Early uses of hemlock in Alaska were limited to mine timbers,
rough-sawn lumber, house logs, poles and pilings, railroad
and mine ties and fuel wood. Since the 1950s, hemlock fibers
have been use in the production of specialty dissolving pulp
in Southeast Alaska and are among the finest of raw material
for this use. Western hemlock is relatively hard and is among
the stronger western softwoods. Uses today include framing,
architectural members, trim, roof decking, laminating stock,
moldings, structural lumber, and veneer for plywood. In comparison
with other commonly known construction species, such as Douglas
fir, the wood of western hemlock is moderately light in weight,
moderately low in shock resistance, and has moderately large
shrinkage. Western hemlock is almost tasteless and odorless
when seasoned, making it especially well-suited for food containers.
Western hemlock lumber gives good service in construction,
although it has little resistance to decay.
Western hemlock is somewhat resistant to conventional preservative
treatment. It can be pressure treated but is more effectively
treated by a water diffusion process.
Western hemlock is the most abundant tree species grown
in Southeast Alaska. It is native to the Pacific coast
region from southern Alaska (Kenai Peninsula) southeast
through southeastern Alaska and western British Columbia
to western Washington, western Oregon and northwestern
California. The species is also found in the Rocky Mountain
region from southeastern British Columbia south to northeastern
Washington, northern Idaho and northwestern Montana.
Tree. Western hemlock trees reach heights of
200 feet, with diameters of 3 feet. An exceptional specimen
was recorded at 259 feet tall, with a diameter of 108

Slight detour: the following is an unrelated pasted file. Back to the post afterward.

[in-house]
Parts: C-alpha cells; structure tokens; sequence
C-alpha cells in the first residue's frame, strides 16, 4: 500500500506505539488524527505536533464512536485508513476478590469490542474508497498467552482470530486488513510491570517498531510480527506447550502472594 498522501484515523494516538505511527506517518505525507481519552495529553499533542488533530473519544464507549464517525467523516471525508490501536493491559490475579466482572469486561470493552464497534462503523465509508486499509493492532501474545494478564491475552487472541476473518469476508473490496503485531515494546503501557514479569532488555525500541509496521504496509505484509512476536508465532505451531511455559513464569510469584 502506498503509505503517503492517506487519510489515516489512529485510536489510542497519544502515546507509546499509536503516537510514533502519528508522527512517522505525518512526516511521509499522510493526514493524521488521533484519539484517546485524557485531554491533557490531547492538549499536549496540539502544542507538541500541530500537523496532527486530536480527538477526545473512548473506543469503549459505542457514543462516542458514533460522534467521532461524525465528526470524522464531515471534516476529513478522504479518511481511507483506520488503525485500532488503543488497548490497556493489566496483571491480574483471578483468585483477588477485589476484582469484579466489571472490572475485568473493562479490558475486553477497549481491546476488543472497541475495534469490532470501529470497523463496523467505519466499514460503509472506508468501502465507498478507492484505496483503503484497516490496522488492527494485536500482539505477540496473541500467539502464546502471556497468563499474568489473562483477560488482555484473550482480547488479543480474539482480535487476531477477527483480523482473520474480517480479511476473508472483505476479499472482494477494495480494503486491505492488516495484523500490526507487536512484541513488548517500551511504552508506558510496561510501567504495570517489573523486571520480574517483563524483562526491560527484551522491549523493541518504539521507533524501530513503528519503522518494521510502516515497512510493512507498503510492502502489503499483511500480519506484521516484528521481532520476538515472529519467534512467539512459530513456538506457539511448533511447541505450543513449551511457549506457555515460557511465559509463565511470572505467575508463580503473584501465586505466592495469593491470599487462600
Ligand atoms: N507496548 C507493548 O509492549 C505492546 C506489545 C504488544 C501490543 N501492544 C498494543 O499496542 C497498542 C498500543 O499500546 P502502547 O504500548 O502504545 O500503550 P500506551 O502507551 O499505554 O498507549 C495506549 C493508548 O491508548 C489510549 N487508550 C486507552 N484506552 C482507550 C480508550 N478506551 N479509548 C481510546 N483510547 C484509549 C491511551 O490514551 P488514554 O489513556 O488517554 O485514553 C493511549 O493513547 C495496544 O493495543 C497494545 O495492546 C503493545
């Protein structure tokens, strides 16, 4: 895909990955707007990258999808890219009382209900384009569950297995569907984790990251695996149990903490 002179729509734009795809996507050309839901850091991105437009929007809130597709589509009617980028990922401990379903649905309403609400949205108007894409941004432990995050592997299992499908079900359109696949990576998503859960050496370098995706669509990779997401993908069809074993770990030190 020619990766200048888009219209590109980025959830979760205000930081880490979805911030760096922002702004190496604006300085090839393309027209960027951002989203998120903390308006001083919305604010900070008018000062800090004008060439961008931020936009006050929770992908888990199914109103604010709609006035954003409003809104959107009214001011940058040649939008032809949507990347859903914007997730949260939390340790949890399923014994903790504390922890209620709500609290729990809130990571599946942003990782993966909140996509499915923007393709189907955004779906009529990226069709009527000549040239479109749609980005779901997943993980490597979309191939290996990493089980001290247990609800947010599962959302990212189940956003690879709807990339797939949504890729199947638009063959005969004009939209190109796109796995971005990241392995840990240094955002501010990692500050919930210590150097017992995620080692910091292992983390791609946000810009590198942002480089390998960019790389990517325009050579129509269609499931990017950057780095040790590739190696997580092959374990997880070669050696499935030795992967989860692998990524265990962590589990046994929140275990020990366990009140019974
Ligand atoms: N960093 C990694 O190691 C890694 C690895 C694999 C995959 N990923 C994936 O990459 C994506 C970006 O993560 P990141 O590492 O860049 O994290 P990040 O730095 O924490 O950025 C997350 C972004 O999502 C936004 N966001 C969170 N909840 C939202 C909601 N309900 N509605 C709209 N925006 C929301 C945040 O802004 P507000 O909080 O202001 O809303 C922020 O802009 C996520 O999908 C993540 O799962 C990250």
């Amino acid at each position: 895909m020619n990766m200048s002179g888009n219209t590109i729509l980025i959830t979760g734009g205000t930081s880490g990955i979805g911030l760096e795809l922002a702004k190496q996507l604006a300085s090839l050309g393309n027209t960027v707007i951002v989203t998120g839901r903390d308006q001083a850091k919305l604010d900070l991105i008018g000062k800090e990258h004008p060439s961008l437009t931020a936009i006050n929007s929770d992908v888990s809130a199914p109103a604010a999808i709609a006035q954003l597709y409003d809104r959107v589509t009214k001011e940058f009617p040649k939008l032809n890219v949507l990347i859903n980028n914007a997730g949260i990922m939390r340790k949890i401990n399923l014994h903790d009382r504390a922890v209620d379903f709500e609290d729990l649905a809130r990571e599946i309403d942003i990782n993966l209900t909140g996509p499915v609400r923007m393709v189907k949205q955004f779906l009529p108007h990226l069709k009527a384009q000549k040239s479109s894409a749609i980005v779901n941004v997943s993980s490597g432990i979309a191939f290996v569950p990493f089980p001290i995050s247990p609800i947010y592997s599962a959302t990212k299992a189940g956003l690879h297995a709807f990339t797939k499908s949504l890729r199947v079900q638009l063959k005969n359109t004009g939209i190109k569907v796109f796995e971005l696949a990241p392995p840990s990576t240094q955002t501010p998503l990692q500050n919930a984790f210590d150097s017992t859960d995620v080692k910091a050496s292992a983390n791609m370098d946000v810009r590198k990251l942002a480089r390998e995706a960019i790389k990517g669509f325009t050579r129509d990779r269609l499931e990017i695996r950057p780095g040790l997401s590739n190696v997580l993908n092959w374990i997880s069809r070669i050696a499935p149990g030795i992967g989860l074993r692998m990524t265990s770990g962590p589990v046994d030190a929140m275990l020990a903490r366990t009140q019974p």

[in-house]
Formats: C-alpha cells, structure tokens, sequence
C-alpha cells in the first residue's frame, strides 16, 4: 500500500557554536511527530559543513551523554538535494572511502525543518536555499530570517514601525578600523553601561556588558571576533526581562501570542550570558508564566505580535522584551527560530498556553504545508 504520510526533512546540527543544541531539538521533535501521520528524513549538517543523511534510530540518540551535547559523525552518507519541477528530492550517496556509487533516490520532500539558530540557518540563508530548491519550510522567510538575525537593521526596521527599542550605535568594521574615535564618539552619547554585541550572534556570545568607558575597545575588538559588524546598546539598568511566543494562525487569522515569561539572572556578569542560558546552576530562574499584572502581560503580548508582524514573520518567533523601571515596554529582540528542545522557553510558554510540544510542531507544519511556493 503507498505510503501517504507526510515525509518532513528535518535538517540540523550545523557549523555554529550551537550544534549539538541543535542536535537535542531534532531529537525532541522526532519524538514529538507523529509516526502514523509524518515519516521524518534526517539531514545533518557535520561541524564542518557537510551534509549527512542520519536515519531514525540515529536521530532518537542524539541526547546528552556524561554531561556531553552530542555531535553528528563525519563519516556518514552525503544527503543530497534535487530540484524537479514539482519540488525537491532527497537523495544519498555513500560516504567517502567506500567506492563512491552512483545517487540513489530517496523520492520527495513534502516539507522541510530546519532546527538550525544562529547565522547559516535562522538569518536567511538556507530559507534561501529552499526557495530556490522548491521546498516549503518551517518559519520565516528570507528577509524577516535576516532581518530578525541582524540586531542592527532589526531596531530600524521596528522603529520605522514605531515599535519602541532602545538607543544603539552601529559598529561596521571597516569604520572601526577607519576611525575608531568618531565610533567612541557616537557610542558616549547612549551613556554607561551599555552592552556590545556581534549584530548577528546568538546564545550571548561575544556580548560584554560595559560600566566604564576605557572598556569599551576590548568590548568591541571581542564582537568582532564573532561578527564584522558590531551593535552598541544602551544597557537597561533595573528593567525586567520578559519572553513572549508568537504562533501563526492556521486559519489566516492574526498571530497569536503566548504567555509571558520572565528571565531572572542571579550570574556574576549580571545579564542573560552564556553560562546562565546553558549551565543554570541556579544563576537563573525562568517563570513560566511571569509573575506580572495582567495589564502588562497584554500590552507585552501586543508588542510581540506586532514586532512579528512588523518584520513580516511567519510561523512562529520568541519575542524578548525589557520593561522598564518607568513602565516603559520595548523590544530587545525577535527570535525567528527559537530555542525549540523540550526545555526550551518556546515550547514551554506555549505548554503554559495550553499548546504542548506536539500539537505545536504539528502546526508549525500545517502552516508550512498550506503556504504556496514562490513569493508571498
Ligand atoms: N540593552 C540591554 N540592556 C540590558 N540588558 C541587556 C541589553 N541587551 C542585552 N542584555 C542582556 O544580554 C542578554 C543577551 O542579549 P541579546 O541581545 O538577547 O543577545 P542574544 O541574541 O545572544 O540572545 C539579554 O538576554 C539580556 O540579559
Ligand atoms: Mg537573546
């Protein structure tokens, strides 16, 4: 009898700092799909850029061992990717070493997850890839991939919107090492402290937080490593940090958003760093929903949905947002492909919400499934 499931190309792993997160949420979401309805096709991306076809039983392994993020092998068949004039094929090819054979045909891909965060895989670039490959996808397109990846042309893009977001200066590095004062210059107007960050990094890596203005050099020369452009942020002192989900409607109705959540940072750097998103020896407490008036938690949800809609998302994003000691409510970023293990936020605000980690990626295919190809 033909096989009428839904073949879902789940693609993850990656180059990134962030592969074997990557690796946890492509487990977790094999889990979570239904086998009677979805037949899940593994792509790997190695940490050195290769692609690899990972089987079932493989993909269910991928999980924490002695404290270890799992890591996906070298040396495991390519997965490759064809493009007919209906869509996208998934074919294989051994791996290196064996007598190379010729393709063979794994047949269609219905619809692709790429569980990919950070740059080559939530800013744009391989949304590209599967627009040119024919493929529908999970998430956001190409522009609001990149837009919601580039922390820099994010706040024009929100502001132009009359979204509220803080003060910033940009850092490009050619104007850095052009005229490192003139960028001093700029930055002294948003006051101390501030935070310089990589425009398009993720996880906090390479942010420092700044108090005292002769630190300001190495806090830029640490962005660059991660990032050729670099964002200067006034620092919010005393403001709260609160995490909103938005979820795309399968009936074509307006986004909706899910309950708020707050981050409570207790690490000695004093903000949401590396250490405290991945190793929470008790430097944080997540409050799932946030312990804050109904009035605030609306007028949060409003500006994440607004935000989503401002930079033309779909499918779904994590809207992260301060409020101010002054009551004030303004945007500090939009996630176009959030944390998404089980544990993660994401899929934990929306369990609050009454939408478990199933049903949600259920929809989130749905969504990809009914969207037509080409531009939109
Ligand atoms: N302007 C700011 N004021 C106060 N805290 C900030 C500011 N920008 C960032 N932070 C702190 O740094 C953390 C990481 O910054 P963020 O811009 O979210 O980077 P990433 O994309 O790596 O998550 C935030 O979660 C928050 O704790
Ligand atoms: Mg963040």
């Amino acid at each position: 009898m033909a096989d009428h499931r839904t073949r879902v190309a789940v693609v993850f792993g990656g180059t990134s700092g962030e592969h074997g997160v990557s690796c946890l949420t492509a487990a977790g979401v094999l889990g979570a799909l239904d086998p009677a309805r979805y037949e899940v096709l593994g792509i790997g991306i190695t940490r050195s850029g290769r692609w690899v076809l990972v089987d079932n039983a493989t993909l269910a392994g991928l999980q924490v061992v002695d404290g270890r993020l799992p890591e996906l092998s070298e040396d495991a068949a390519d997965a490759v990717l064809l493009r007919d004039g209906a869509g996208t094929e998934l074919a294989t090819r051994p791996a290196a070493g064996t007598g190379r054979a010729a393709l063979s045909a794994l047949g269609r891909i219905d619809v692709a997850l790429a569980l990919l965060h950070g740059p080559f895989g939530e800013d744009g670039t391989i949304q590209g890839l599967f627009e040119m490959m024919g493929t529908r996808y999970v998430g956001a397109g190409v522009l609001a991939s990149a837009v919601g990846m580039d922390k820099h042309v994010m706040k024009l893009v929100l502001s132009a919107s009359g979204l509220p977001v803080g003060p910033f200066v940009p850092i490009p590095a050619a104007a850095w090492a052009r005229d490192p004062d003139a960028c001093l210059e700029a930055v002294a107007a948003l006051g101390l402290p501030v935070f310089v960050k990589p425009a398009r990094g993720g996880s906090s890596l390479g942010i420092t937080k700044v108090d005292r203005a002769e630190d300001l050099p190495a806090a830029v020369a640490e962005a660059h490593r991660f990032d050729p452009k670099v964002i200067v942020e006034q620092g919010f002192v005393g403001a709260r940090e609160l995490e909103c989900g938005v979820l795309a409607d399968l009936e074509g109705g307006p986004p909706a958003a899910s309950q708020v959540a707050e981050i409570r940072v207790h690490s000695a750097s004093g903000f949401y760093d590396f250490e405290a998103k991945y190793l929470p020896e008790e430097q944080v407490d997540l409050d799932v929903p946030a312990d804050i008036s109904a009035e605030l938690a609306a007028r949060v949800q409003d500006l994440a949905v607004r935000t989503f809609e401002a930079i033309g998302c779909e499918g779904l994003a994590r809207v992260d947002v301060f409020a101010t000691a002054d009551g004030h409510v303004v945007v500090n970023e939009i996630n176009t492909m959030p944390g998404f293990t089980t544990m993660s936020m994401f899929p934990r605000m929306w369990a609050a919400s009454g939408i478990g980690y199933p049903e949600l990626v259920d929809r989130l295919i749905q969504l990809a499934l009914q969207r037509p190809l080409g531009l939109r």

The genus Tsuga contains
about 14 species native to North America  and southern
and eastern Asia . The word tsuga is the
Japanese name for the native hemlocks of Japan. The
word heterophylla means "with other (different
or various) leaves."
Wood Characteristics. The heartwood and sapwood of
western hemlock are brown with a purplish tinge. Both are
light reddish and nearly indistinguishable from each other.
The sapwood, which is sometimes lighter in color, is generally
not more than 1 inch thick. The wood often contains small,
sound, black knots that are usually tight and stay in place.
Dark streaks are often found in the lumber; these are caused
by hemlock bark maggots and generally do not reduce strength.
The wood is moderate in its hardness, stiffness, and shock
resistance and has moderately large shrinkage (about the same
as Douglas-fir). Green hemlock lumber contains considerably
more water than Douglas-fir and requires a longer kiln drying
time. Trees may contain wet wood and/or have ring shake.
Properties. The wood has a fine, moderately even
texture, is nonresinous, and is easily machined and worked.
The wood is intermediate in nail holding ability and has a
tendency to split when nailed. It is satisfactory with respect
to being glued and in taking stains, polish, varnish and paint.
The wood is easy to work in all hand and machine operations
and has little dulling effect on cutting edges. A clean finish
can generally be obtained if sharp tools are used and are
honed free from wire edges. However, the wood must be supported
at the tool exit to prevent chipping out. The wood has a tendency
to chip bruising in planing which can be overcome by having
an efficient cleanout system which keeps debris from building
up in front of the cutter heads. The wood is readily sliced
to a smooth silky finish which is advantageous for the manufacture
of veneers and plywood. It has good density and fiber length
which makes it the most desirable species for making quality
pulp and paper.